Even then, the American government, through the programme we had in Lagos about two weeks ago, has shown that even in such situations where you use a product that does not contain glutting, you should add about five percent soya beans flour to that particular formulation, then the loaf file improves and therefore the crumb structure of the bread also improves. And we have communities in Nigeria to produce soya beans; Benue State is an example.
I think it is another opportunity for government to encourage soya beans producers so that they include five percent soya beans flour along with the 40 per cent of cassava flour to the wheat flour to produce our bread. And that is where we have several advantages.
One, the glacemic index will be lower because the glacemic index of soya bean is lower than that of cassava. Soya bean contains a lot of protein and protein will be good in bread. The crumb structure will be fine and the taste will be better, and it will be more nourishing than what we have now.
I want to state that there is need for nutrition education in Nigeria. The Federal Government should partner with the Nutrition Society of Nigeria and other institutions so that we can take this message to the grassroots and to every Nigerian, even to the National Assembly.
In fact, is good that the National Assembly member raised this issue and I think, perhaps, he had the interest of Nigerians at heart: he didn’t want Nigerians to become diabetic and, therefore, now that the information has come, it is good that they too be informed about this so that they will be better placed to serve the Nigerian public.
What do you think the lawmakers should be looking at with respect to nutrition and health and with specific reference to this issue of cassava flour and food fortification?
At this point in time, it is the cassava flour for bread making.
Do you think the effort of the National Assembly is appreciable in fast-tracking the issue of cassava bread?
What has happened is the neglect of nutrition by past governments. We have made several attempts in the past for government to again look into the issue of nutrition. I understand that during President Obasanjo’s regime - at about about the time he was about going, he made a pronouncement that he had formed the National Nutrition Council which is to be inaugurated thereafter.
As we speak now, five years after, that council has not been inaugurated and that council was to be a hub that will link to other stakeholders in the area of nutrition. Within the National Assembly there are various sub-committees. There are some on health.
This is the time for them to engage professional associations to have nutrition society, food science society and other societies that are professionally based.
There is need for us to have a common ground to look at some of the issues. A lot of researches have been done. Even trying to look at the value chain of these products, a lot has been done. For instance, sorghum is one of the crops that the present Minister of Agriculture is looking into.
We have done some researches on sorghum where sorghum has been used to produce breakfast cereals that looked like Quaker Oat. It was better nutritionally and the taste was nice. But they are on the shelf because there is no collaboration between research institutes, universities, the industries and the public. So that gap has been there. And the various sub-committees of the National Assembly, when they have an issue that is so hot, they normally call for a public hearing.
I will advise that they call for public hearing in this kind of matter. They should invite all the professionals, including the medical doctors that are treating diabetic patients. Let them come and let’s discuss this matter so that Nigerian people will be better informed.This is a matter of science; it’s not a matter of conjecture or what a particular person thinks.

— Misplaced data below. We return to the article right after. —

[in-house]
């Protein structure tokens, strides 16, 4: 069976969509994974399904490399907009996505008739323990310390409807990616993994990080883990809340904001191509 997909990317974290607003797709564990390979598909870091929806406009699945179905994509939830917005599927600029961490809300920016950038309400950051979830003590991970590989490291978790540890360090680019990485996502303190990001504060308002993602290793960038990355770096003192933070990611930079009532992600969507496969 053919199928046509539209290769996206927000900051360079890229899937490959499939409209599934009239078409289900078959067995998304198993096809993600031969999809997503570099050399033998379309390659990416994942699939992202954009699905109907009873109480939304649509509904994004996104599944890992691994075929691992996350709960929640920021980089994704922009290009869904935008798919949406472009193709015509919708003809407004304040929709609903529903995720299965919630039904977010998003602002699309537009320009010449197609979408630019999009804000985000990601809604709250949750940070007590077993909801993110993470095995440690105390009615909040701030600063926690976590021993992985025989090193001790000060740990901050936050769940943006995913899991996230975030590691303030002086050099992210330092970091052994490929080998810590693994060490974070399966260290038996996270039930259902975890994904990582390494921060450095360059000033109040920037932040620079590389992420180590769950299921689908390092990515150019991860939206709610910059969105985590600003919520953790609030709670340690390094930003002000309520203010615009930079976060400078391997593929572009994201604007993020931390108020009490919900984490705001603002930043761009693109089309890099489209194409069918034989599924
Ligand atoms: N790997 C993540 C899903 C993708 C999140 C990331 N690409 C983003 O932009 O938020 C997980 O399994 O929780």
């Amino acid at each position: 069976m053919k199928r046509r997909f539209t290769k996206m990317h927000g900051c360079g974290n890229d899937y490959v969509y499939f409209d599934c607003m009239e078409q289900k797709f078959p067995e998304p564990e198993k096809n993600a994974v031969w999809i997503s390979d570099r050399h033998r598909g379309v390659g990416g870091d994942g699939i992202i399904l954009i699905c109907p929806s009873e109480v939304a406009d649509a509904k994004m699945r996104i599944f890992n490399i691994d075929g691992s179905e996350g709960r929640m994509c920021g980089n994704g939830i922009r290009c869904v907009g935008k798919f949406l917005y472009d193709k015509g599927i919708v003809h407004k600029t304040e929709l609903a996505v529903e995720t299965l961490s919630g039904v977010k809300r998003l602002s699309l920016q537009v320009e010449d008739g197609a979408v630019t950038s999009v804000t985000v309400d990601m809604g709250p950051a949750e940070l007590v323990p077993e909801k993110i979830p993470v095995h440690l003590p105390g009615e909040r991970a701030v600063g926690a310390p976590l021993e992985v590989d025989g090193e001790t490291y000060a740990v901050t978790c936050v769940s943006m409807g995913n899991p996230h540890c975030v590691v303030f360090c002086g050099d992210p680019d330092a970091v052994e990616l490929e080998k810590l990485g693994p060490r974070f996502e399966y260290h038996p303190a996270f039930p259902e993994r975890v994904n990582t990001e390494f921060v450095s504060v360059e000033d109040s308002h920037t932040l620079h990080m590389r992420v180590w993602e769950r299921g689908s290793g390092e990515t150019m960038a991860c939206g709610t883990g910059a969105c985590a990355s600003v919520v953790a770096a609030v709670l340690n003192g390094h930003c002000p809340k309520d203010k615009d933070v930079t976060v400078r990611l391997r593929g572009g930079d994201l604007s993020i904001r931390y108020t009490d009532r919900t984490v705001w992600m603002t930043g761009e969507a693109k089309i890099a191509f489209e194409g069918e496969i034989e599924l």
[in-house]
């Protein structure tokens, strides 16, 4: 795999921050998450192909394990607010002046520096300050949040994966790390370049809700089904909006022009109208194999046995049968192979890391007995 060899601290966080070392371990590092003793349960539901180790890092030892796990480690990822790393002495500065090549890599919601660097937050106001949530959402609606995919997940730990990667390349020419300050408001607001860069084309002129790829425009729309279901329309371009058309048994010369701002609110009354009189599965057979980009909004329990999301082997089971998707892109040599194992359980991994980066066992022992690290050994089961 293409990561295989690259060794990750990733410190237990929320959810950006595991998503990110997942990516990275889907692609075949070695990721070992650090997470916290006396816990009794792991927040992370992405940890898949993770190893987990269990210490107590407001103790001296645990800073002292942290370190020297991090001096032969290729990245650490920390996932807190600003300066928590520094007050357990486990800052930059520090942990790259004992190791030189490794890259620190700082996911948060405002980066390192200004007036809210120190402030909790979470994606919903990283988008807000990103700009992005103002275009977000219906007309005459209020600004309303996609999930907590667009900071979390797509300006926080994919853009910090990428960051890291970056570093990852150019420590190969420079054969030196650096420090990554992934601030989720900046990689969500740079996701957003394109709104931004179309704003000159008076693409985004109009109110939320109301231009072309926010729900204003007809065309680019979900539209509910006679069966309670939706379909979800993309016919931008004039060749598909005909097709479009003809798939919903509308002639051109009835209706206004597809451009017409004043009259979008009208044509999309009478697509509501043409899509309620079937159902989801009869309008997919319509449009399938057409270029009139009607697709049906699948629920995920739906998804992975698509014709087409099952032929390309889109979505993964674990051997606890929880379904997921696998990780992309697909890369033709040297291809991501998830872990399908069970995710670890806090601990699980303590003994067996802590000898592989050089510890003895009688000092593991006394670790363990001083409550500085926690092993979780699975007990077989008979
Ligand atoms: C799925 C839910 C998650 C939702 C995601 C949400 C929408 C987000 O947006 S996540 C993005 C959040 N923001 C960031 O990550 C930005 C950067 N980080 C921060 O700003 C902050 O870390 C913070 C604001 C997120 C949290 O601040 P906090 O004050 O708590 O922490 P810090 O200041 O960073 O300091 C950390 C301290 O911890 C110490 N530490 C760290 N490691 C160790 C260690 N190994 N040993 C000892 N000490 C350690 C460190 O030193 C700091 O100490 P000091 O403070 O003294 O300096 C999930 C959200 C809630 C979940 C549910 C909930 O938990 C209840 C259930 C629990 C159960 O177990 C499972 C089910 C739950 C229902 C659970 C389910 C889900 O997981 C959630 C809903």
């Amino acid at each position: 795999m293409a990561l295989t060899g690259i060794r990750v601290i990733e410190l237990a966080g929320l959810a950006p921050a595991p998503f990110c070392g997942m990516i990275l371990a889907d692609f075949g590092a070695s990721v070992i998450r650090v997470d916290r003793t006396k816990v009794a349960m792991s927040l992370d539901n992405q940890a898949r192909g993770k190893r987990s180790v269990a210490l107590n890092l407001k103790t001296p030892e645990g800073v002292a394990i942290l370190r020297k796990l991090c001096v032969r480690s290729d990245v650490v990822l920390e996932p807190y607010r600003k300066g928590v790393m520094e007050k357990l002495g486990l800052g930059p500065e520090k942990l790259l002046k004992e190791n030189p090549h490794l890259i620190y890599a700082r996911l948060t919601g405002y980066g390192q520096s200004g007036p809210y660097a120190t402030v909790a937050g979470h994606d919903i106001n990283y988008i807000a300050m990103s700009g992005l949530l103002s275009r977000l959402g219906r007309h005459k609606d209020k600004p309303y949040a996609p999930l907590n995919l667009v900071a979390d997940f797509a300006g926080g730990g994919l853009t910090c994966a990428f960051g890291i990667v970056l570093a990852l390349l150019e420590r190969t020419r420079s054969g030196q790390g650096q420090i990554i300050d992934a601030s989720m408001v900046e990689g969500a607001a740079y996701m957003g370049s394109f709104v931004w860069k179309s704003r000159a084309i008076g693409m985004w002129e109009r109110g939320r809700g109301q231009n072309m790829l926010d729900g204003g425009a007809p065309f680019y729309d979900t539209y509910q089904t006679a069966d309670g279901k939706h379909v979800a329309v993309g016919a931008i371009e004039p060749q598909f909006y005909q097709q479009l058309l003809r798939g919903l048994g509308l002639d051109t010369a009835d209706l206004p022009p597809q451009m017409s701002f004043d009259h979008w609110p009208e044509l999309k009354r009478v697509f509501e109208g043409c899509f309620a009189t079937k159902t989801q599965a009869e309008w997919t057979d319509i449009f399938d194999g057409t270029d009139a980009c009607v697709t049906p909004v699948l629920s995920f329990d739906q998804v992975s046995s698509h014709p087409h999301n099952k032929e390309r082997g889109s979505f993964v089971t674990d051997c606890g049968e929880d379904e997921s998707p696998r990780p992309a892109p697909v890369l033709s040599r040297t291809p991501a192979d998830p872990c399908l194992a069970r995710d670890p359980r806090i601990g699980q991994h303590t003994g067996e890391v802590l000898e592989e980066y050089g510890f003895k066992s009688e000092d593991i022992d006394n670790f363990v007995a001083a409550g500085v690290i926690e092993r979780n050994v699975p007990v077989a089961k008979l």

There is need to have a committee on nutrition because the whole world has realised that nutrition is development, because if a child is not properly nourished, that child is going to under-develop.Our legislators are not aware of this , so it is an opportunity to draw their attention.
With all this heat generated over cassava and diabetes, many people may start avoiding cassava-based foods even though they have been consuming them over the years; how would this awareness impact on Nigerians?
The Minister announced at the weekend that he wanted to really upgrade the nutrition desk of Ministry of Agriculture Ministry to be a programme desk.
Now, when that begins to happen, how would you want the Nutrition Society of Nigeria and then the professionals generally in this area to work with the ministry to make things happen in the right way?
When we were looking at the Nigerian agricultural investment programme sometime ago, that took us to Dakar, Senegal, to look at the agric programme under NEPAD, and the reason for that meeting was to look the nutritional component of the programme, because we found that the agric programme has not been well articulated when it comes to the issue of nutrition.
So, if the minister wants to now make the nutrition aspect a programme, it is a very good development, and I think this is good.
We will encourage the minister to do so, and we, as a society, are ready to cooperate and collaborate. We are ready to give him the data of nutritionists in Nigeria, their profile and those that can really work in that arm of the Ministry because we have found out that in communities where foods are produced, are the same communities where we have the greatest issues of malnutrition.
So it’s a paradox. People don’t know what to eat, how to prepare it and so on, so that they could derive the full benefits of the foods they are producing in their communities.
So we need this kind of information and it’s a welcome development for the agric ministry to begin to take nutrition as a major component. The essence of nutrition is to ensure that we have better lives.
Doctors treat the neglect of nutrition, agric people suffer from lack of information on nutrition. They produce it, but they sell it to those who have money while they suffer malnutrition and then go to the doctor. This is not supposed to be; it is supposed to be a collaboration.
Do you think cassava flour in bread has any advantage?
Cassava has many advantages. We can look at it as a dilution factor. The level of glutting will definitely be reduced; therefore, it will become highly diluted and will have no negative effect on those who suffer from allergy.
The impact will be so minimal, so it is a double advantage. Let’s look at the taste, structure and the weight. Every country has its own bread. When I went to Morocco, the bread they made from corn flour is what they eat.
So why must we eat American bread? The Italian doesn’t eat American bread. So, Nigerian bread which is cassava and wheat flour is really nice.